OECD/ITF Joint Transport Research Centre Discussion Papers

The International Transport Forum at the OECD is an intergovernmental organisation with 52 member countries. It acts as a strategic think tank for transport policy and organizes an annual summit of ministers. Our work is underpinned by economic research, statistics collection and policy analysis, often undertaken in collaboration with many of the world's leading research figures in academia, business and government. This series of Discussion Papers is intended to disseminate the International Transport Forum’s research findings rapidly among specialists in the field concerned.

English, French

Reserve Driven Forecasts for Oil, Gas & Coal and Limits in Carbon Dioxide Emissions

Peak Oil, Peak Gas, Peak Coal and Peak CO2

The increase of carbon dioxide (CO2) in the atmosphere is coursed by an increasing use of fossil fuels; natural gas, oil and coal. This has so far resulted in an increase of the global surface temperature of the order of one degree. In year 2000 IPCC, Intergovernmental Panel on Climate Change, released 40 emission scenarios that can be seen as images of the future, or alternative futures. They are neither predictions nor forecasts and actual reserves have not been a limited factor, just the fossil fuel resource base. This paper is based on realistic reserve assessments, and CO2 emissions from resources that cannot be transformed into reserves are not allowed. First we can conclude that CO2 emission from burning oil and gas are lower then what al the IPCC scenarios predict, and emission from coal is much lowers then the majority of the scenarios. IPCC emission scenarios for the time period 2020 to 2100 should in the future not be used for climate change predictions. It’s time to use realistic scenarios. Climate change is current with more change to come, and furthermore, climate change is an enormous problem facing the planet. However, the world’s greatest problem is that too many people must share too little energy. In the current political debate we presumably need to replace the word “environment” with “energy”, but thankfully the policies required to tackle the energy problem will greatly benefit the environment.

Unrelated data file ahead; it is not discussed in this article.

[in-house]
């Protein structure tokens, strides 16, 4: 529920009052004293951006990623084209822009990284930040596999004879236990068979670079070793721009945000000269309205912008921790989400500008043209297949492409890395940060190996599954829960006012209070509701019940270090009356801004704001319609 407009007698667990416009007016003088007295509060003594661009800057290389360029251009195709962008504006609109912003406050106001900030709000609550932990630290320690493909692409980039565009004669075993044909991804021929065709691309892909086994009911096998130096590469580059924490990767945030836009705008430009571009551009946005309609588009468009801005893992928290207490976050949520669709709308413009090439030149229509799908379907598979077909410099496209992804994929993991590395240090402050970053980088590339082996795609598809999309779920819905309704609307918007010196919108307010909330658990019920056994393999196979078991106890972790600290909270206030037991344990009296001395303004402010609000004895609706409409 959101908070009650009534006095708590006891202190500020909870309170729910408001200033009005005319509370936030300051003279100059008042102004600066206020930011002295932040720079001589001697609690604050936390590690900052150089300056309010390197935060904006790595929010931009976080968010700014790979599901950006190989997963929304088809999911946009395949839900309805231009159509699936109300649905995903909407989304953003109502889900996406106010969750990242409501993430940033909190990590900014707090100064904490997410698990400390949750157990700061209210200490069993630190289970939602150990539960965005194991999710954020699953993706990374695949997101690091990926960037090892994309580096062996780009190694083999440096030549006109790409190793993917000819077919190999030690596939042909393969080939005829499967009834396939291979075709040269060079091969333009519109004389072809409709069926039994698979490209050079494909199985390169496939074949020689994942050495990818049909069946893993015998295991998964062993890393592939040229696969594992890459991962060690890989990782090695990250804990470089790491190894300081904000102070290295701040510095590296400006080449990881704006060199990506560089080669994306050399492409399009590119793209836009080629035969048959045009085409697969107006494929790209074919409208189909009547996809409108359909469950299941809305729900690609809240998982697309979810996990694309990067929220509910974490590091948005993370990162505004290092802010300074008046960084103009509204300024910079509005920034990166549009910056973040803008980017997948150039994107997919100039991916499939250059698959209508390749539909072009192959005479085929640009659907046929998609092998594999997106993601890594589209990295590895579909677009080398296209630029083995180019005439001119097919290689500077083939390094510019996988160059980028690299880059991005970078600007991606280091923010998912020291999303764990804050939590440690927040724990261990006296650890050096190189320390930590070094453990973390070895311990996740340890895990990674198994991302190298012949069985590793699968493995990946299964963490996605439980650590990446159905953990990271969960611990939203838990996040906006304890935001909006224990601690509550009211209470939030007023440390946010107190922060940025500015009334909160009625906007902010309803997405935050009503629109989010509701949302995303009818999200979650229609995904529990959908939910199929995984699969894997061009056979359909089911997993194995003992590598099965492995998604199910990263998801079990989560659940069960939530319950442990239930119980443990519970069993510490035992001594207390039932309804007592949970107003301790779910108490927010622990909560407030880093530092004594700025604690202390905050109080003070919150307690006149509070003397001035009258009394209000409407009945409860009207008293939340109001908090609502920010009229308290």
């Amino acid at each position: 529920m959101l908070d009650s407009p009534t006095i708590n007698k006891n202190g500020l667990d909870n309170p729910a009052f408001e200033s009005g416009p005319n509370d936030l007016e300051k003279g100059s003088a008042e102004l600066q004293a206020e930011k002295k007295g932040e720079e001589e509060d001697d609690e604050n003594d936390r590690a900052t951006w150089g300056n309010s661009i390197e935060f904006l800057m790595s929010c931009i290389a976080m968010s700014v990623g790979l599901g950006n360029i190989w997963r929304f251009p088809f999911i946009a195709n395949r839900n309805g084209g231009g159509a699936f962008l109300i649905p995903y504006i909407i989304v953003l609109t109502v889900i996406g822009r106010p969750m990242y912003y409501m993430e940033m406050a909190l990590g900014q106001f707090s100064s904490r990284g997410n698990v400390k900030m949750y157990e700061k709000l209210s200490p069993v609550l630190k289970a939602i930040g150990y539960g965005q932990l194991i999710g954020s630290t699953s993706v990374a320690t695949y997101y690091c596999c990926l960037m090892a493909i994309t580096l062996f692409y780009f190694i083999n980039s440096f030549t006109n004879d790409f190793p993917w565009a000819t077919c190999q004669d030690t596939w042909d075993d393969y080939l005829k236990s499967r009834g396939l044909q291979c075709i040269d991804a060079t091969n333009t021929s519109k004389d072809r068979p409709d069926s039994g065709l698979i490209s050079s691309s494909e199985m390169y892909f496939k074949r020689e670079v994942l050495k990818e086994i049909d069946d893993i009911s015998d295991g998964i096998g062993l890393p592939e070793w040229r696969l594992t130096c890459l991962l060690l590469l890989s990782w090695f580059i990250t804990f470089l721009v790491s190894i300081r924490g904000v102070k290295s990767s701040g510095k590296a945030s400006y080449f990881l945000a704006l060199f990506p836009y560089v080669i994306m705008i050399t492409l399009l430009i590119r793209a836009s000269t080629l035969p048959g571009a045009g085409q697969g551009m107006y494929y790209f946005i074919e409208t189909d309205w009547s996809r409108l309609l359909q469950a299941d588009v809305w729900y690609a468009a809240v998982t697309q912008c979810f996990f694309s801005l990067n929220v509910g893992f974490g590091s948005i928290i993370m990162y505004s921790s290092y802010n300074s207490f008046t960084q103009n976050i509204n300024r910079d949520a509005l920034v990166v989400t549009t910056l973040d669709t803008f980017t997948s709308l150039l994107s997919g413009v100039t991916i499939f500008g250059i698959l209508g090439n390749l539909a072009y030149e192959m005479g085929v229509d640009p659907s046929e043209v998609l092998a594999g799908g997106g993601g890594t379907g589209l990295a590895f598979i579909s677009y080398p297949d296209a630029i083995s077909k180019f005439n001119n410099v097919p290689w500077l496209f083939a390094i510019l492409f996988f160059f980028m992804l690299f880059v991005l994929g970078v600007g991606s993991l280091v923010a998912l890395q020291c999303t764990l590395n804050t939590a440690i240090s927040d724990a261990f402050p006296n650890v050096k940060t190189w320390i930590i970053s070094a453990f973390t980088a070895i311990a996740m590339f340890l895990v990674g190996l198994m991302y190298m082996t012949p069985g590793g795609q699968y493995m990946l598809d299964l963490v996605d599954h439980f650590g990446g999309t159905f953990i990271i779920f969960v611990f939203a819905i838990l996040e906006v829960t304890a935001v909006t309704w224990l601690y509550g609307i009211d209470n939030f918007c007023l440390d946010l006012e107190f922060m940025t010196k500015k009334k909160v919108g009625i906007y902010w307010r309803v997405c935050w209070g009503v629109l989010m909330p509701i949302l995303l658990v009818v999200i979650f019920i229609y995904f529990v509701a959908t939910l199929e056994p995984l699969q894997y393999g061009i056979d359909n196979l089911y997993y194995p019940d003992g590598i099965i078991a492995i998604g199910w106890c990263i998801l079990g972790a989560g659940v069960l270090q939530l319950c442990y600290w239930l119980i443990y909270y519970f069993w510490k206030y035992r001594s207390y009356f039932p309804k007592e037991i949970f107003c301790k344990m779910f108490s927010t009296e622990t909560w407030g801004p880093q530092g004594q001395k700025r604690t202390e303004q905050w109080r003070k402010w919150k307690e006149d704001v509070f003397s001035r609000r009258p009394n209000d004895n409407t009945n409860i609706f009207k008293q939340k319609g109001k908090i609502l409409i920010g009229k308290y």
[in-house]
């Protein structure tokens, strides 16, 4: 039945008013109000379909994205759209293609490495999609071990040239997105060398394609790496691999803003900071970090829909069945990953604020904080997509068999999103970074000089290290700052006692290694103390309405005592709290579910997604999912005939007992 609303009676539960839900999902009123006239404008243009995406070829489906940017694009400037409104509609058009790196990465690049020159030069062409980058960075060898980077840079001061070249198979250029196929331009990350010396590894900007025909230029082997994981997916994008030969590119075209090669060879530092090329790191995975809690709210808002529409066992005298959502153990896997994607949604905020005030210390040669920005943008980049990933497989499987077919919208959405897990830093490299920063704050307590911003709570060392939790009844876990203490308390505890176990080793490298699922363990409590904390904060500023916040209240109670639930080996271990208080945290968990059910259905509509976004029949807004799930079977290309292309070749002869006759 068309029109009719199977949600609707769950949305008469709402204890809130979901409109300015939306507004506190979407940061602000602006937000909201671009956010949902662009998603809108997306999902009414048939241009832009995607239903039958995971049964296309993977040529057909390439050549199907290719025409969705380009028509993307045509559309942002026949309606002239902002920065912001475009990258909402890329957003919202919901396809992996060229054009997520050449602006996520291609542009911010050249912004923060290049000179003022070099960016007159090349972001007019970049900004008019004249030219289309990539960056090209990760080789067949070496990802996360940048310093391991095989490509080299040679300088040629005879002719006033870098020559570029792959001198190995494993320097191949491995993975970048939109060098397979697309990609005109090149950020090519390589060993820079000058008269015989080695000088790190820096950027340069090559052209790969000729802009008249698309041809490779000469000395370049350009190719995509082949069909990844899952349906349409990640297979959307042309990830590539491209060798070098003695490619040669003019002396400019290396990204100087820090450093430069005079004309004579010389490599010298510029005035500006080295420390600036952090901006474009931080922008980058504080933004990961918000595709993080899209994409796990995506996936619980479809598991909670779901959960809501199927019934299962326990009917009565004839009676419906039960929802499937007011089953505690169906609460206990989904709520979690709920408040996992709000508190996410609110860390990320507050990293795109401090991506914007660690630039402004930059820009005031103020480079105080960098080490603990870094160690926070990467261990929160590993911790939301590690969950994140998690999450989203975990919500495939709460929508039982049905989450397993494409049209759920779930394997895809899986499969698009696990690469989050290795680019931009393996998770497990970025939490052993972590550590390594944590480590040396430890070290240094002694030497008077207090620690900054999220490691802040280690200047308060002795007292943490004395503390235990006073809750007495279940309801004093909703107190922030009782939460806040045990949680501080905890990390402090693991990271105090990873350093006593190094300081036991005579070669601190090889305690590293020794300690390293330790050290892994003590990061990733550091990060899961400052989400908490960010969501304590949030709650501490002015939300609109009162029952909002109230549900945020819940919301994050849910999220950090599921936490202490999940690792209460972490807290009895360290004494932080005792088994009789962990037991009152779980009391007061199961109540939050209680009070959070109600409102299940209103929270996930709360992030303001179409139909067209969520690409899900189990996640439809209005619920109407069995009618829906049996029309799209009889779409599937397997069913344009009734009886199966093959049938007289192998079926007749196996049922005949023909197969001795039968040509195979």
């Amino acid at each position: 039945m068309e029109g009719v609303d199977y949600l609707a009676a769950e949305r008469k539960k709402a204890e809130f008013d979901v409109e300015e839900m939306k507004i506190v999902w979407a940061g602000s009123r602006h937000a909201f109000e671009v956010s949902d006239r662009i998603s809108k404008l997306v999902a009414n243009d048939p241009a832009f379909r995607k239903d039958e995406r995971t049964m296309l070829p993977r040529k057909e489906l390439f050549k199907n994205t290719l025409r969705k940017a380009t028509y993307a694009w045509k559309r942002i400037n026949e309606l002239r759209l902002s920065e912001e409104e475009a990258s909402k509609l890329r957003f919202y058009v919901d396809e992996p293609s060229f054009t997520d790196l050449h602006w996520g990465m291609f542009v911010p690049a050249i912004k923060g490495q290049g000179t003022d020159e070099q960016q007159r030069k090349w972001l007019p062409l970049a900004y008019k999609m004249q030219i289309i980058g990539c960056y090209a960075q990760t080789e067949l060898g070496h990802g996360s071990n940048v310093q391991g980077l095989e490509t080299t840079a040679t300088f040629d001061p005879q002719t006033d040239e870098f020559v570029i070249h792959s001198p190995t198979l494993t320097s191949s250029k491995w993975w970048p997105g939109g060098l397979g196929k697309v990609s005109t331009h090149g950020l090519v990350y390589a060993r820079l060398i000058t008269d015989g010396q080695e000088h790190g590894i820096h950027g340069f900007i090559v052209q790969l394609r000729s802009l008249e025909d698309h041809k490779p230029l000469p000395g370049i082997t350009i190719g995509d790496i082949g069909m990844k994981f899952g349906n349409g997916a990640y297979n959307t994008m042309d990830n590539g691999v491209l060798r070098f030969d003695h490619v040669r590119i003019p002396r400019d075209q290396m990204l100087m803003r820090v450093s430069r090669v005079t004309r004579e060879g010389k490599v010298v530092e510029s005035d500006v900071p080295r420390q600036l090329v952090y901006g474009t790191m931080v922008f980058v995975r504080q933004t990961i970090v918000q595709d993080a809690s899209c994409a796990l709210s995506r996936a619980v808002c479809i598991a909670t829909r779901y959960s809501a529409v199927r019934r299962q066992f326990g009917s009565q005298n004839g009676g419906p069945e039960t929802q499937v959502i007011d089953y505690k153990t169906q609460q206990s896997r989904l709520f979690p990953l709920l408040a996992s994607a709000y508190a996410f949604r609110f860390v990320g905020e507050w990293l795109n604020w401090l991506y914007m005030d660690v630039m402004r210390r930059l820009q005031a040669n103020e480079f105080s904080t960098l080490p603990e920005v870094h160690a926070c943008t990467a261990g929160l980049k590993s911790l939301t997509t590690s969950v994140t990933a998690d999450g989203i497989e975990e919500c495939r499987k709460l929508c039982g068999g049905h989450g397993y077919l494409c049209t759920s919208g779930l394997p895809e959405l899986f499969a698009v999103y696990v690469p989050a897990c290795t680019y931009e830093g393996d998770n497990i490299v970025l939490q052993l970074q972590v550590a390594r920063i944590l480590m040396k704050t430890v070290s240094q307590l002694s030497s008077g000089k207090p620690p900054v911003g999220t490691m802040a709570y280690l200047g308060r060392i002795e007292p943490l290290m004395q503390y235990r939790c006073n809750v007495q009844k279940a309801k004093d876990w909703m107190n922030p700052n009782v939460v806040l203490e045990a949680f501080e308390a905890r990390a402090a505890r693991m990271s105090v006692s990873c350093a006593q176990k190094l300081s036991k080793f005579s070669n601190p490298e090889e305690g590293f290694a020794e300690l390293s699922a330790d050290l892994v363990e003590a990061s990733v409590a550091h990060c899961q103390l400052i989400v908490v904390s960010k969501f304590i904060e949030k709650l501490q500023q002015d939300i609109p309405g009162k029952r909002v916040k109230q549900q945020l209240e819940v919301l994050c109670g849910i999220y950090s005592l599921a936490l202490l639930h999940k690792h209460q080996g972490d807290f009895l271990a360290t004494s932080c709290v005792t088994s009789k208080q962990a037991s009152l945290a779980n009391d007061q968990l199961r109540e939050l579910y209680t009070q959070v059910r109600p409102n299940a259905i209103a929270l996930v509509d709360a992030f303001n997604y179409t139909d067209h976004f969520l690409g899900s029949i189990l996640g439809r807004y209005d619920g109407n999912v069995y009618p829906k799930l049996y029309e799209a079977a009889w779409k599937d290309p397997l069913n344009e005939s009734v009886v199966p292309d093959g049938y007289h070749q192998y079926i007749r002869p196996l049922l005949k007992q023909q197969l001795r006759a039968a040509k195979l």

This is a required field
Please enter a valid email address
Approval was a Success
Invalid data
An Error Occurred
Approval was partially successful, following selected items could not be processed due to error